Hospice Offers Comfort For Older Adults At End Of Life. Should We Consider It Sooner?

A team of researchers from Yale University has studied how soon older adults who were experiencing distressing symptoms and disability were admitted to hospice near the end of their lives . Their study was published in the Journal of the American Geriatrics Society.

The researchers examined information from a study of 562 people, aged 70 and older, who were not disabled when the study began. Of these people, 244 (43.4 percent) were admitted to hospice during the last year of life. These people were slightly older and more likely to have cognitive impairments (problems thinking and making decisions) than those individuals who weren't admitted to hospice.

The most common condition leading to death was frailty (the medical term for physical weakness or an increasing likelihood for poor health), followed by organ failure (the term for certain parts of our body no longer working as they should), advanced dementia, and cancer.

The researchers found that cancer and advanced dementia were the conditions that most often resulted in being admitted for hospice care. Older adults who were frail were least likely to be admitted to hospice.

The duration of hospice care was less than 13 days for half of the study participants. The short duration of hospice suggests that healthcare providers might need to consider discussing referrals to hospice sooner with people who are approaching the end of their lives. Alternatively, we may need to develop and test other ways to reduce the high burden of distressing symptoms and disability at the end of life, said the researchers.

The researchers suggest that referral to hospice at the end of life should be based on an older adult's burden of pain and other distressing symptoms.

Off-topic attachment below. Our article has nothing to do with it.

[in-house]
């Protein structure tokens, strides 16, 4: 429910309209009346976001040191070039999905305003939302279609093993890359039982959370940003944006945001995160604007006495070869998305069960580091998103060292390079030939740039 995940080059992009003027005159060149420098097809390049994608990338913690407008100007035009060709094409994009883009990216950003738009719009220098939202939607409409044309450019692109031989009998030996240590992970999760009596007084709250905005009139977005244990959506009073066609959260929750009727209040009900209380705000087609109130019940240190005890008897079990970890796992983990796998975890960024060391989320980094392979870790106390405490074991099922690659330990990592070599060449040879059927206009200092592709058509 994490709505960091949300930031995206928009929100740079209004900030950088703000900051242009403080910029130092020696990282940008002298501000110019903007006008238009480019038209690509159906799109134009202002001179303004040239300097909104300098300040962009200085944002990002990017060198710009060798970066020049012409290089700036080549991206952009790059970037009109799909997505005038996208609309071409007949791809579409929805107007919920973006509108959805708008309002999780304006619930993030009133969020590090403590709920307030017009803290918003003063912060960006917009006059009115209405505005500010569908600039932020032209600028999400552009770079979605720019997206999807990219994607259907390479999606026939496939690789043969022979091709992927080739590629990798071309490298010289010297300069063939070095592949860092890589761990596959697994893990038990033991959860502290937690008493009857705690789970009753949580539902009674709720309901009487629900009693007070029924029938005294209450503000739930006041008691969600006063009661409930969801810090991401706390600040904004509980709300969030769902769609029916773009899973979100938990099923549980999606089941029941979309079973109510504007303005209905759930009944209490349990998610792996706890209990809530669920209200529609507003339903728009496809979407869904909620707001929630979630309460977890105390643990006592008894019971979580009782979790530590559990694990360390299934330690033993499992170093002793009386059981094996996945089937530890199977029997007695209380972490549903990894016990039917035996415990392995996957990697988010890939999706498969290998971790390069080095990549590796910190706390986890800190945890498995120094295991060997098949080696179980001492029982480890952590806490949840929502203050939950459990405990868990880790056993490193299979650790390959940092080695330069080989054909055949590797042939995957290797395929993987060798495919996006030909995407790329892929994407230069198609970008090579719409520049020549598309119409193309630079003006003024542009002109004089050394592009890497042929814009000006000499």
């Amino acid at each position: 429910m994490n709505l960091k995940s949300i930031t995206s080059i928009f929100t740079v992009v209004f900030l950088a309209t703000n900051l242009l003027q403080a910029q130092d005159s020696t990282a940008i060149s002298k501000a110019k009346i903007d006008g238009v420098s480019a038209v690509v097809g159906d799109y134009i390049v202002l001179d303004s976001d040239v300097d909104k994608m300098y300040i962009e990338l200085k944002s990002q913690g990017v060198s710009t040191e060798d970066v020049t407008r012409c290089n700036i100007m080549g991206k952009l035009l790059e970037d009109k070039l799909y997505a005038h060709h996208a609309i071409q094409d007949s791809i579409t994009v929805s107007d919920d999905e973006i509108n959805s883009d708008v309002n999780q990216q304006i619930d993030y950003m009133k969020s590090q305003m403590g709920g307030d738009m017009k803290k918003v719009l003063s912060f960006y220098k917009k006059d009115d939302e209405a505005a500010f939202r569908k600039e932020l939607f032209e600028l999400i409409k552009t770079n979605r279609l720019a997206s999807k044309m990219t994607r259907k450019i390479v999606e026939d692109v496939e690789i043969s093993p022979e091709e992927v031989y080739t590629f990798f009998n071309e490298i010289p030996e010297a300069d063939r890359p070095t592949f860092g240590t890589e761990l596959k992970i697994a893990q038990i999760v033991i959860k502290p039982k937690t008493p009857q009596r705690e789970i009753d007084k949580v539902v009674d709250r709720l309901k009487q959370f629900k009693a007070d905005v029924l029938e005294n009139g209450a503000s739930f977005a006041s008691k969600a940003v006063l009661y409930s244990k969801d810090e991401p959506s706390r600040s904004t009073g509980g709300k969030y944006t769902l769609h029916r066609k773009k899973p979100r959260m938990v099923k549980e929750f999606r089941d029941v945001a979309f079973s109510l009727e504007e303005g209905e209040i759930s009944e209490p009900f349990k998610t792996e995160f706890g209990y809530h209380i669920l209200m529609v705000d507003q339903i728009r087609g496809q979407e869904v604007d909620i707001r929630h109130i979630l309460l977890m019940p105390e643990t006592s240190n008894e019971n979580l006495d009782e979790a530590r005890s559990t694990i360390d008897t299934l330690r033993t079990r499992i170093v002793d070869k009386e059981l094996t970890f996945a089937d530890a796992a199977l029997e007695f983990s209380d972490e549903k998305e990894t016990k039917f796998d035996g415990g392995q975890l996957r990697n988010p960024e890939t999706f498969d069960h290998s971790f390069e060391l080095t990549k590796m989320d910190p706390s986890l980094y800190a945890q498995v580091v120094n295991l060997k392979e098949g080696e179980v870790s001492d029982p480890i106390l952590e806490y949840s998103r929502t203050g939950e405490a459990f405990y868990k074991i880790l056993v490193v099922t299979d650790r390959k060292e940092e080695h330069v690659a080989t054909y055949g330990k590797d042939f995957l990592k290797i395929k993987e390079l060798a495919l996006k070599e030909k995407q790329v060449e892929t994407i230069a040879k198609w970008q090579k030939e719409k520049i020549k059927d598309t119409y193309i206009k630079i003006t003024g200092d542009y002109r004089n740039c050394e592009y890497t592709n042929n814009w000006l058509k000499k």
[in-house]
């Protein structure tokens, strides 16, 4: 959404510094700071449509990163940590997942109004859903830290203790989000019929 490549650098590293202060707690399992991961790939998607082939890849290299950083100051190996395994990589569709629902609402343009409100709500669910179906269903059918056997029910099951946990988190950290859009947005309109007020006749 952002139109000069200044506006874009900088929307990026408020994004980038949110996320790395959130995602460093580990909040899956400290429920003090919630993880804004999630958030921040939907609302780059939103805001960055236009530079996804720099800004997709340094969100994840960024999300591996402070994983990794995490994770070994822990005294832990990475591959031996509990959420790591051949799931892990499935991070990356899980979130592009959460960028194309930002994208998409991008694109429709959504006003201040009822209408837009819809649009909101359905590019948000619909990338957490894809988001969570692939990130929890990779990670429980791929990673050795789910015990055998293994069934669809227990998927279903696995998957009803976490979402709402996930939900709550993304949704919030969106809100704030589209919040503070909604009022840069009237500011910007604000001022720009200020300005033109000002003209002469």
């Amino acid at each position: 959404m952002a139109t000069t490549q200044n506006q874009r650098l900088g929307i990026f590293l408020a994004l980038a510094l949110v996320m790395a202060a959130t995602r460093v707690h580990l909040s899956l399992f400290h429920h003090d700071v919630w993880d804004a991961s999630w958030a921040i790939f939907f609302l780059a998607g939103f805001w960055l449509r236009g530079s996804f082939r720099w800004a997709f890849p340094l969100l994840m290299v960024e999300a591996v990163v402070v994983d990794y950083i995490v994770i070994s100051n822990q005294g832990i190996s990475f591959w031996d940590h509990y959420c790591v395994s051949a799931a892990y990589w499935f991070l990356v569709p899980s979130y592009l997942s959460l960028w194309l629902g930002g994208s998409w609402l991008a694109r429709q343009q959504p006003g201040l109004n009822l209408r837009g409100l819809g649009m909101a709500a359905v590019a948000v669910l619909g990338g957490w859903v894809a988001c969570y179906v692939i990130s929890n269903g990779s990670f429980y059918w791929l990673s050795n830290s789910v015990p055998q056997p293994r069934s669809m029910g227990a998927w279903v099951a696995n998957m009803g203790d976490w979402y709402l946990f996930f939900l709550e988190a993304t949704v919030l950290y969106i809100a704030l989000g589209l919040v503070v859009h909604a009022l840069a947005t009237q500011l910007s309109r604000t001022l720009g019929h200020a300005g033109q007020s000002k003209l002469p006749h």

What do you think? Share your thoughts in the comments section below.


  1. I am an OB nurse and have taken a leave to help care for my mother with terminal cancer. She is on hospice care at home and have been told she can only be admitted if there is 2 weeks left of life or for a 5 day respit for family. None of us know the hour or the day when our life will be over- hard to know when 2 weeks are left. It is very hard physically mentally and emotionally to care for your mother at end of life- at times I just want to be her daughter and be at her bedside to help her along this journey – not the caregiver with all the responsibility and making sure it is done right. There are people trained to care for those at end of life and their families – they should be utilized and all the restrictions of when to be admitted lifted. Would help to make the transition from this life to the next easier on all. No nurse can work a 24-48hr shift.

  2. I work Long Term Care. The facility I work has residents who are on hospice care. Some are just starting their final journies; some are in the middle; some are nearing the the end. The residents who started on hospice care always seem to do better than the ones whose families decide (or, sometimes don’t) “at the last minute”. They are more prepared; more at ease; and, less likely to fight death at the very end. The doctors at the facility are pro-hospice when our residents are starting to show signs and symptoms of needing hospice care.
    I am hoping that Medicre pays attention to the study and changes their restrictions.

  3. Sadly we still live in a culture that does not deal with death comfortably and realistically. I think we are trying. It can be uncomfortable for family and healthcare workers alike. I think most mds take lead from family and patients and vice a versa. So when patients go on or into hospice it often late in the process. I love the idea that one nurse said that if a patient does not want to return to hospital then hospice was a good choice. It’s unfortunate that people think hospice is giving when it really is reclaiming yourself.and taking control. Maybe if working on a hospice unit or community hospice was basic part of medical and all health professionals education true change would happen.